Will malfunctions thwart first Israeli mission to the moon?

'There were moments of great suspense in the control room last night,' say senior team members, after Israeli lunar lander malfunctions.

Arutz Sheva Staff ,

Projected course of Beresheet spacecraft
Projected course of Beresheet spacecraft
SpaceIL

Will Israel’s first mission to the moon be axed just days after launch?

Last Friday morning (Israel time, Thursday night local time), the Israeli-built Beresheet lunar lander spacecraft was launched from Cape Canaveral, Florida, kicking-off the first Israeli space mission.

On Sunday, the unmanned spacecraft’s control team in Ramat Gan, Israel reported that Beresheet had successfully completed its first scheduled maneuver.

Problems began to develop afterwards, however, with malfunctions reported in the spacecraft’s star tracker navigation system.

Then on Monday night the spacecraft failed to execute a scheduled maneuver, after the onboard system reset itself in an apparent glitch.

The setback raised questions Tuesday morning about the spacecraft’s ability to complete its mission to the moon on time – or at all.

SpaceIL, the private company behind the launch, is still confident that Beresheet will complete its lunar landing on schedule, reaching the moon’s surface on April 11th.

SpaceIL CEO Dr. Ido Antebi said that at least for now, it does not appear that the malfunction will prevent the spacecraft from landing on the moon on schedule.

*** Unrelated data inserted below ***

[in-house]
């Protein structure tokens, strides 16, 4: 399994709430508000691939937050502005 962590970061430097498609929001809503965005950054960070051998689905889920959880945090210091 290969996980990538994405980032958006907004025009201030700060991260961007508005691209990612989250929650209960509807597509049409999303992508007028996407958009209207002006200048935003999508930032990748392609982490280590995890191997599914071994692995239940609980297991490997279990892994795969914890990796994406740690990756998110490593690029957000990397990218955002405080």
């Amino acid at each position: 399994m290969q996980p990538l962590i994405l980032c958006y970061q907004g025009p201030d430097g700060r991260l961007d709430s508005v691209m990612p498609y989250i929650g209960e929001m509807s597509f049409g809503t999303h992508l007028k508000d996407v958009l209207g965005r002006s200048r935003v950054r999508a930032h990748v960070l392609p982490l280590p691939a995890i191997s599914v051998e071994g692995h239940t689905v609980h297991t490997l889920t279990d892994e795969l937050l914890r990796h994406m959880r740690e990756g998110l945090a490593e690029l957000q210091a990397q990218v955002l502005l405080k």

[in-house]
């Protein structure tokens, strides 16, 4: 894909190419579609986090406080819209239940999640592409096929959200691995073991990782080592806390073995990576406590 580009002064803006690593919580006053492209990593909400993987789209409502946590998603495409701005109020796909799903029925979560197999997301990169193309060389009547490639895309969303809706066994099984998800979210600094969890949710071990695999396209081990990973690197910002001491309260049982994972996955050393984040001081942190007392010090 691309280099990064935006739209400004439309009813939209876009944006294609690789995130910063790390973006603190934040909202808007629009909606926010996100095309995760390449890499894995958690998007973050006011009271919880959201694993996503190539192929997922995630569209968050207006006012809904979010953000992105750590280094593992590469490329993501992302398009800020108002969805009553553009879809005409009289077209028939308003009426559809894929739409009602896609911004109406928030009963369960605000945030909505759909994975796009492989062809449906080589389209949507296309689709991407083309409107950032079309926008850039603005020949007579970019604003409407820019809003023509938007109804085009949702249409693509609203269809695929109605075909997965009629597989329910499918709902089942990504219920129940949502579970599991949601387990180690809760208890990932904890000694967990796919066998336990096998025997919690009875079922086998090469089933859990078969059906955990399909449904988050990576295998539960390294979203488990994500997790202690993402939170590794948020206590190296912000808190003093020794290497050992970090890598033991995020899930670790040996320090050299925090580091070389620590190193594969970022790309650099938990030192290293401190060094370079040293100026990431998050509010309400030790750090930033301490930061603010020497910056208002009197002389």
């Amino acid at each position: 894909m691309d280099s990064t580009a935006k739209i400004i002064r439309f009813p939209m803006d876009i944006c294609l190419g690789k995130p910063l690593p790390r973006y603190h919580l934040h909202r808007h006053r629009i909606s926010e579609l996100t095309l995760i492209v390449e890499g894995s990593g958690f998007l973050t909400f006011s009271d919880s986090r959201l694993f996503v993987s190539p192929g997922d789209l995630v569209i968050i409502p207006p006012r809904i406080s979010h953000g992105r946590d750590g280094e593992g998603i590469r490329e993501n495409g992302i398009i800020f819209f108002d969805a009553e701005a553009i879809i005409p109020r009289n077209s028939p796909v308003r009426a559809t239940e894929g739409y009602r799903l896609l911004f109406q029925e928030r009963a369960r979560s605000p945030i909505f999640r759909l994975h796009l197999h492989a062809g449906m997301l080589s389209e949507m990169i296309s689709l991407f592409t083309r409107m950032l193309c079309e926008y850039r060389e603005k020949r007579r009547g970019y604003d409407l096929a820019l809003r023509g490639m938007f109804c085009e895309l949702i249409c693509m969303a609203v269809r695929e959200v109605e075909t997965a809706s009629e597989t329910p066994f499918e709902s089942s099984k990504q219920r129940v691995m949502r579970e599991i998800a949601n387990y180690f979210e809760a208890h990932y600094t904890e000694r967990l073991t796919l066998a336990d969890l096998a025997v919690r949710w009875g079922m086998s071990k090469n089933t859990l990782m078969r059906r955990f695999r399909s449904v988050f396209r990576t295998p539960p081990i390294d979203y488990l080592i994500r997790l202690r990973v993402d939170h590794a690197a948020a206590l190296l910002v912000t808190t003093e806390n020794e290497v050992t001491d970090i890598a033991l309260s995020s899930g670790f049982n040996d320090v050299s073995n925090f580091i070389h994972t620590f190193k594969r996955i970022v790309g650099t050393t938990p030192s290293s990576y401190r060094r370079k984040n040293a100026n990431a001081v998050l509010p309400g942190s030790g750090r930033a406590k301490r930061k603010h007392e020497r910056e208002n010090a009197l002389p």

“If we succeed in fixing the malfunction within a day or two, there’s no reason why the glitch should force a change in the date of arrival at the moon.”

But others appeared less certain, Arutz Sheva has learned.

When Ofer Doron, a senior official at Israel Aerospace Industries, was asked Tuesday morning if the malfunction which occurred onboard the Beresheet spacecraft Monday night would endanger the mission to the moon, he said the issue was still under examination.

“We still don’t know, we’re studying the issue. At the moment I am not terribly worried,” said Doron, adding that “the more we understand what caused the malfunction, the more we’ll know how to prevent it from happening again.”

“Basically, the whole thing happened when there was no communication,” with the spacecraft, Doron continued.

“And just like how we see sometimes in movies that they’re about to lose communication, they lose it – they know it’s going to happen, and they’re waiting there with this huge impatience, this anticipation, waiting for communications to be restored, and it never comes back the exact moment you expect it to. So you’re waiting and waiting and waiting – and then you finally get communications back. First of all you’re happy that the communications came back, but then afterwards you see that the maneuver wasn’t completed, and you try to understand why. There were moments of great suspense in the control room last night.”



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